As I stated before, there should be no output at 38KHz. That is the switching frequency but only the 19KHz should be present at the output. You can see on the circuit posted by E-design that it uses an LC low pass filter to remove any residual 38KHz that leaked through the 4066. Please don't even consider using a 555!

You can use the 456KHz resonator but to make it 38KHz you have to divide it by 12. You would have to do that by dividing by 6 then by 2 so the final output would be a square wave. It isn't difficult but extra circuitry would be needed. An alternative approach would be to phase lock a 38KHz oscillator to 456/12 but that would probably be even more complicated.

Brian.
 

waldopulanco

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Re: Need help about 38khz Oscillator

As you said this is true at almost basic stereo coder that there is no 38khz output? only 19khz output?

- - - Updated - - -

Only 19khz pilot is available in the output here is the spectrum analyzer

Stereo_coder_456khz.JPG

is it true to all basic stereo coder that there is no 38khz output? i tried all basic stereo coder that i search on the internet but all of them there is no 38khz output, im not try to BA1404 because i don't have spice model for that IC to simulate..

how to overcome this problem? or is it Ok even though that there is no 38khz output but good sound quality on the stereo receiver?

thanks!!
 

betwixt

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Re: Need help about 38khz Oscillator

38KHz is only used INSIDE the encoder, it should not appear at the output so the simulation is correct. If you were to transmit 38KHz using an FM transmitter it would use almost twice the width of an FM channel so you wouldn't be able to pick it up on a normal radio. Instead, the frequency is divided by 2 and 19KHz is transmitted instead. In the receiver, the 19KHz is doubled in frequency to recreate the 38KHz needed to operate the decoder switch.

The frequencies were chosen for that very reason, 19KHz is deemed to be just above the average human hearing range so it wouldn't be objectionable to listeners. Most receivers have audio low pass filters that limit the top frequency to around 16KHz anyway. In a radio system, higher frequencies in the modulation require wider bandwidths so going higher than 19KHz would simply waste band space. 19KHz was chosen as a good compromise. The trouble with actually switching the channels at 19KHz is it would make strange noises as it created beat notes with higher audio frequencies, for example a sound at 15KHz would produce a (19-15) 4KHz sound as well. By switching channels at 38KHz it avoids the beat notes and by dividing it by 2 allows it to be transmitted at 19KHz while still allowing the original 38KHz to be re-created in the receiver by doubling it.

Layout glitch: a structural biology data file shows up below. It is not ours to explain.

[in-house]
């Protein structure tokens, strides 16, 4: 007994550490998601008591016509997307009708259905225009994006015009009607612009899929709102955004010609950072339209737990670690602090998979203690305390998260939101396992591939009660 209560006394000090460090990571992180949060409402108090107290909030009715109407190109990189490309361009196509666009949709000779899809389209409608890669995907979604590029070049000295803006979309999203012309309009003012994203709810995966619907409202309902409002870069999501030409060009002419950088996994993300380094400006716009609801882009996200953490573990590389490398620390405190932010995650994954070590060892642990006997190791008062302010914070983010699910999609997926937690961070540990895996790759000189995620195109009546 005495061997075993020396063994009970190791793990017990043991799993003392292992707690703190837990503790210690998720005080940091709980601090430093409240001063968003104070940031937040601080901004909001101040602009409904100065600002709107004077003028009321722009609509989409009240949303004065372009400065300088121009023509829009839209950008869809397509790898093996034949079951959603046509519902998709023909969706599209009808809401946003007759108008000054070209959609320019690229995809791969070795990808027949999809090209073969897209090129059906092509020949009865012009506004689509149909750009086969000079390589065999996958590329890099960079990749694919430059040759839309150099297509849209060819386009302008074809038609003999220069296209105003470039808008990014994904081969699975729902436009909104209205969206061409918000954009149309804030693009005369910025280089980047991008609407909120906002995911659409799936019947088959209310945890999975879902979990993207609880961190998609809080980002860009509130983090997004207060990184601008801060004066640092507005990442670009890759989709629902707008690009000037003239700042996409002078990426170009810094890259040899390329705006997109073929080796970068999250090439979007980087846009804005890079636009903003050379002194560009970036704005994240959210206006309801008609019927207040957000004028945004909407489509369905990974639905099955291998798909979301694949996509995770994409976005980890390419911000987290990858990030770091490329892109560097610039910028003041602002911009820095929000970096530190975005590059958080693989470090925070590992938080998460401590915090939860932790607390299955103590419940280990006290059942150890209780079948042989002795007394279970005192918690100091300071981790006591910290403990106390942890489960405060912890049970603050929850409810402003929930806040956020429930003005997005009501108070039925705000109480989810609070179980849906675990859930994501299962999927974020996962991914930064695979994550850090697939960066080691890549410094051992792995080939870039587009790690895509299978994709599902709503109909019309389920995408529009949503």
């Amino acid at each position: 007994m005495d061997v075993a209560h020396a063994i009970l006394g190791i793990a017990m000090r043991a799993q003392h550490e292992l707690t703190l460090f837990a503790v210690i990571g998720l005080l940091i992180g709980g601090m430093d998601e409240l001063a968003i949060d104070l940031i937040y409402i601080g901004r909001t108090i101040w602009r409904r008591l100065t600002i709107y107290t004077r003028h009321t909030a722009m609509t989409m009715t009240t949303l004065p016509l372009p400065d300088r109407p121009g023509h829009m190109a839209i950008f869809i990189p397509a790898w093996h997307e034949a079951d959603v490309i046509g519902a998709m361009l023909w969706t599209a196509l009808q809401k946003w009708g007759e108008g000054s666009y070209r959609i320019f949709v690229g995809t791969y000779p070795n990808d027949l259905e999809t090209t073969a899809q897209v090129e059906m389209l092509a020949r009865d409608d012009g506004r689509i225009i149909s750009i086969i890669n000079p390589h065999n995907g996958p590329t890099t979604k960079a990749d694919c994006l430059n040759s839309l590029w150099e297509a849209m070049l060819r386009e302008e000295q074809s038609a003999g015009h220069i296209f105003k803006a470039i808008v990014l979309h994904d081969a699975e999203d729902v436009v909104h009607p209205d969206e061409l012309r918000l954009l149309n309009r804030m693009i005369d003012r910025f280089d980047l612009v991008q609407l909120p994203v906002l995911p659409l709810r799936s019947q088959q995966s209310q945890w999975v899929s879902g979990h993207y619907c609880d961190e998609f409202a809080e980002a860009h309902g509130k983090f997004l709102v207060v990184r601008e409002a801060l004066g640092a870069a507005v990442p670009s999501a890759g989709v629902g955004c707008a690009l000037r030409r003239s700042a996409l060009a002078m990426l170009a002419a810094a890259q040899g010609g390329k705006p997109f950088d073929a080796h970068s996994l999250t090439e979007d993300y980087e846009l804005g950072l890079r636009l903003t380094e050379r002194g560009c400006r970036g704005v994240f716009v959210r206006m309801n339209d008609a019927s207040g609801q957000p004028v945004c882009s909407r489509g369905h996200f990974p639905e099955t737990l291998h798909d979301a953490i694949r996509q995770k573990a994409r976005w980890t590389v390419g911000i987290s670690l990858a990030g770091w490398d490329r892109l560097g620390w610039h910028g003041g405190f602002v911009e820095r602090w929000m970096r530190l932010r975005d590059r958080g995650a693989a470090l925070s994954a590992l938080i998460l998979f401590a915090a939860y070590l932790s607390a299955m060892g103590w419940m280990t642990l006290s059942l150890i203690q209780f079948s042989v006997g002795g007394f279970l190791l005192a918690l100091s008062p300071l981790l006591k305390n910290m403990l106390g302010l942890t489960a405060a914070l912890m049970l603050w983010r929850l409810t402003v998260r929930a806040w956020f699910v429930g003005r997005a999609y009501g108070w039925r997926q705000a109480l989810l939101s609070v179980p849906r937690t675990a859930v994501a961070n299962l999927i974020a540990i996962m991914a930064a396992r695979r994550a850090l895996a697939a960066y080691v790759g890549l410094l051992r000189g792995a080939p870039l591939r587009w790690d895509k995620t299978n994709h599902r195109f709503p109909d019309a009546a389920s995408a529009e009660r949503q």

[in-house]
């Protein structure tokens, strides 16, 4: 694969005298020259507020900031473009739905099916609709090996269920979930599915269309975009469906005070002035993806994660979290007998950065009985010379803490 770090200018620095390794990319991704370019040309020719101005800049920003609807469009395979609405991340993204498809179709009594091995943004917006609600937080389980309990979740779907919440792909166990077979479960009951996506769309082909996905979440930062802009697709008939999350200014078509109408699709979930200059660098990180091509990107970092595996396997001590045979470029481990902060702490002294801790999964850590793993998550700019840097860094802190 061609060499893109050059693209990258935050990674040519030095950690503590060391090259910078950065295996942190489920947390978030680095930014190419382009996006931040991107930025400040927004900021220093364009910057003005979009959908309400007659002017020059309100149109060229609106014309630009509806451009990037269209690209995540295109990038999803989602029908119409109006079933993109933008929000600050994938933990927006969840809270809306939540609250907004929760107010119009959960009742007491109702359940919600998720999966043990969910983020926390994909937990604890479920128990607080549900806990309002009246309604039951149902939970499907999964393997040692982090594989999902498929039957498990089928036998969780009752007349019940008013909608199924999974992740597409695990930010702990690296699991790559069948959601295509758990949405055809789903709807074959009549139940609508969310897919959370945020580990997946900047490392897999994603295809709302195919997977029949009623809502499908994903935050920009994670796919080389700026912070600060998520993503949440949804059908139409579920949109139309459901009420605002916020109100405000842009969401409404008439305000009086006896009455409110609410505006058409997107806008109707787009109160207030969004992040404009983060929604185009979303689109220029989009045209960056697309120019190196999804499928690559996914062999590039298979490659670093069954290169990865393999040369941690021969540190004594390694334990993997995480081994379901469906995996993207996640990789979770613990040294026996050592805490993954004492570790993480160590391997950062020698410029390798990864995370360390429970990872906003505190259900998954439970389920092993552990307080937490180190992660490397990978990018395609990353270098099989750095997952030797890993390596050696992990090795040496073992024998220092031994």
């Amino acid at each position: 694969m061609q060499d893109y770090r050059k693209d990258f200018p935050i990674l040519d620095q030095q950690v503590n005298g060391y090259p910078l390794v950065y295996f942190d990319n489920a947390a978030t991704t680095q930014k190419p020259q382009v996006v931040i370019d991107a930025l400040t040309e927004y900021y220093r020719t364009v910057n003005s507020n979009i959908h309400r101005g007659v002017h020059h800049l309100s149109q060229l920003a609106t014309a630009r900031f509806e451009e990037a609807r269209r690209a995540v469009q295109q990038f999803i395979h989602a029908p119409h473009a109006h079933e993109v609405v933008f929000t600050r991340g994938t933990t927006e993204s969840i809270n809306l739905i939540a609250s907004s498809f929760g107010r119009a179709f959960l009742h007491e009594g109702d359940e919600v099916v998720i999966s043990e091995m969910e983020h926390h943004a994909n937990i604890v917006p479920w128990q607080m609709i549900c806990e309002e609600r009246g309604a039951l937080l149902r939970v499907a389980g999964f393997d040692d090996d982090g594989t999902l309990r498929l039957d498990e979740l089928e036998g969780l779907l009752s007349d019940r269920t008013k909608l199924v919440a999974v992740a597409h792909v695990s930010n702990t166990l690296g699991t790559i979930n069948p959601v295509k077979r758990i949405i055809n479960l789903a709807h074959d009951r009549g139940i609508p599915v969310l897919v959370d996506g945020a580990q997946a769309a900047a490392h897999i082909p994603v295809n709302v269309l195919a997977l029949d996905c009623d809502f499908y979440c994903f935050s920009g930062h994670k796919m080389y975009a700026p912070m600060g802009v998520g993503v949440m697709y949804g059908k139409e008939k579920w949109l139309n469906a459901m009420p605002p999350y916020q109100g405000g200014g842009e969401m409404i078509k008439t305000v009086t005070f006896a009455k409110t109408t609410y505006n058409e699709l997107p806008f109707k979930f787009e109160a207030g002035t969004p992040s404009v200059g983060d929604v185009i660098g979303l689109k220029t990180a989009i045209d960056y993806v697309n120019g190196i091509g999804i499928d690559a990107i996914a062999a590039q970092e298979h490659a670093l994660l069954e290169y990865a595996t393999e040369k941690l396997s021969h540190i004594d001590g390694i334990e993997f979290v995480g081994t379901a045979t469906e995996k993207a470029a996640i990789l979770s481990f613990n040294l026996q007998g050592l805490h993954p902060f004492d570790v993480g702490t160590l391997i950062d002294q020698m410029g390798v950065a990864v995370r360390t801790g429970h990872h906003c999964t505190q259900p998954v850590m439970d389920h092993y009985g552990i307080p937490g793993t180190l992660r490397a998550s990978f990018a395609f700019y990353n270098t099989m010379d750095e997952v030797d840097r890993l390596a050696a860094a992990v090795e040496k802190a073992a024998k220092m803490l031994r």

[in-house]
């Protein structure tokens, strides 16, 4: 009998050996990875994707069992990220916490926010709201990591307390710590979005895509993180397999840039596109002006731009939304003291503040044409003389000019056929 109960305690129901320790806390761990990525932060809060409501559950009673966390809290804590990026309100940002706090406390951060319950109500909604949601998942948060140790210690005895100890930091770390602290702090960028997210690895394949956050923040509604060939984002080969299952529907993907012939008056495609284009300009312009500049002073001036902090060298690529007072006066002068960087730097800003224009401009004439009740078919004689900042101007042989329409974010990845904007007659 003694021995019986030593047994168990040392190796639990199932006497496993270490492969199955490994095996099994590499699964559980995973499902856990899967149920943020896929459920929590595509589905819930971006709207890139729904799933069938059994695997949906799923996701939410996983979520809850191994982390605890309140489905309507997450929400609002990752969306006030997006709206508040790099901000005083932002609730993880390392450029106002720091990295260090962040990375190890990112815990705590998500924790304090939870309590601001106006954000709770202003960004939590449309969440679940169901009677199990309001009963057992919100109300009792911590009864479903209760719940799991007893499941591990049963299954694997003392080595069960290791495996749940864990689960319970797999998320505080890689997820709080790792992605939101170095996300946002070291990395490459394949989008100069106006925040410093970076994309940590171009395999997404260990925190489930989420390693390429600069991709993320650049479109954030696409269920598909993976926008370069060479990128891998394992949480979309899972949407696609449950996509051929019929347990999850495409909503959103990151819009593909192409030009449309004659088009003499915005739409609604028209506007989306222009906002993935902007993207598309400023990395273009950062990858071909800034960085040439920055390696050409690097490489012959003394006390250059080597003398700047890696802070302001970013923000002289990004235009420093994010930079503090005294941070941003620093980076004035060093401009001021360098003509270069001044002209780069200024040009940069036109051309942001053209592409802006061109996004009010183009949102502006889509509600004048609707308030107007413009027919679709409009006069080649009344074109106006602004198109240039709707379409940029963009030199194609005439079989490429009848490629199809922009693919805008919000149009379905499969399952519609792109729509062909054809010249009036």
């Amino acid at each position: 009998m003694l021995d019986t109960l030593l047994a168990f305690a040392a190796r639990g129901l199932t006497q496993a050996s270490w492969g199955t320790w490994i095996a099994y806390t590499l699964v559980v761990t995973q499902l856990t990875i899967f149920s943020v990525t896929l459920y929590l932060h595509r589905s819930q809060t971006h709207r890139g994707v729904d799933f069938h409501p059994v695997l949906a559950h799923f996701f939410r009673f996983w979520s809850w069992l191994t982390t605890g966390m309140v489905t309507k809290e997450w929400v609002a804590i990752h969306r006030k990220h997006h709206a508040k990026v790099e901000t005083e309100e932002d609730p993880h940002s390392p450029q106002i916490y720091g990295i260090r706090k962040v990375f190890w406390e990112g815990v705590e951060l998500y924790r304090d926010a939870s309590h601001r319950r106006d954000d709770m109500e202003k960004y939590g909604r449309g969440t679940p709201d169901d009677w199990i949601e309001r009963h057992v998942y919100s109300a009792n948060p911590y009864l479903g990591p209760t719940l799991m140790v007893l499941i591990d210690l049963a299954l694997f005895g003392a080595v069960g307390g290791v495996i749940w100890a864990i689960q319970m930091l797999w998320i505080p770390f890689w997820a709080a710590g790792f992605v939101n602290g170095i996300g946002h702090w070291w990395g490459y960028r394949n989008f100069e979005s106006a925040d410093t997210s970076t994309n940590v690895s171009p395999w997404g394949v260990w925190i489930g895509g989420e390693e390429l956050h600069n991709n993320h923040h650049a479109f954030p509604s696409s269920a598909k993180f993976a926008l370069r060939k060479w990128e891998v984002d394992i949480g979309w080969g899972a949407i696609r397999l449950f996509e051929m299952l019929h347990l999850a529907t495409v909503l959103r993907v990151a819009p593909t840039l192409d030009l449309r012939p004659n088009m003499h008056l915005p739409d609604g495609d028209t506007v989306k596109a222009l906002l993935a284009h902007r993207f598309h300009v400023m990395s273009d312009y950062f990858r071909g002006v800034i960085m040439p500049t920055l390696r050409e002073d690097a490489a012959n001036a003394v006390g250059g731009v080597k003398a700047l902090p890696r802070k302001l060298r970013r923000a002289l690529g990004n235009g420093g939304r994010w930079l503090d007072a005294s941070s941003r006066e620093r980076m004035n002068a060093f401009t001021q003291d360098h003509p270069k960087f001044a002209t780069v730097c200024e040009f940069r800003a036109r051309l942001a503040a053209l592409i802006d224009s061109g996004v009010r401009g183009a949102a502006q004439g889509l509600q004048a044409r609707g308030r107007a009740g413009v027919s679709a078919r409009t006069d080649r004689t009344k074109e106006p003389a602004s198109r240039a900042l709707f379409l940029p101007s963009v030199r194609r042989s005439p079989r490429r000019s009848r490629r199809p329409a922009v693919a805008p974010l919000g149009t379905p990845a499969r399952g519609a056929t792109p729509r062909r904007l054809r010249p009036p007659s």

Brian.
 

waldopulanco

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Re: Need help about 38khz Oscillator

thank you betwixt!! i have two version of schematic first is using 38khz and the other is using 456khz! i will post the picture tomorrow to analyze and if you or they have any suggestion please let me know to make it good!!

i am going to sleep its been 11pm here!! thank you so much!!
 

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Re: Need help about 38khz Oscillator

here is my 2 stereo coder schematic diagram

using 38khz
Stereo_coder_38khz.JPG

using 456khz
Stereo_coder_456khz.JPG

Please tell me if there is wrong to my schematic diagram!!

thanks!!

- - - Updated - - -

what is the common p-p voltage output on 19khz pilot? 1v p-p is too high?

- - - Updated - - -

the output p-p voltage from 19khz pilot is 200mV to 375mV is it normal?
 

betwixt

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Re: Need help about 38khz Oscillator

I can't read the pins on the 4066 but assuming they are correct it looks good. The 22pF loading capacitors on the 465KHz resonator may be too large but without a specification you will have to experiment.
The pilot tone level should be around 10% of the peak audio level.

Brian.
 

waldopulanco

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Re: Need help about 38khz Oscillator

Which is good Oscillator for 38khz CD4011 or CD4069?

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4066 pin connection
4066.JPG
 

betwixt

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Re: Need help about 38khz Oscillator

Both will work equally well. If you use the CD4011 you should tie both inputs together so it works as a simple inverter. On both devices, connect all the unused inputs to ground.

Brian.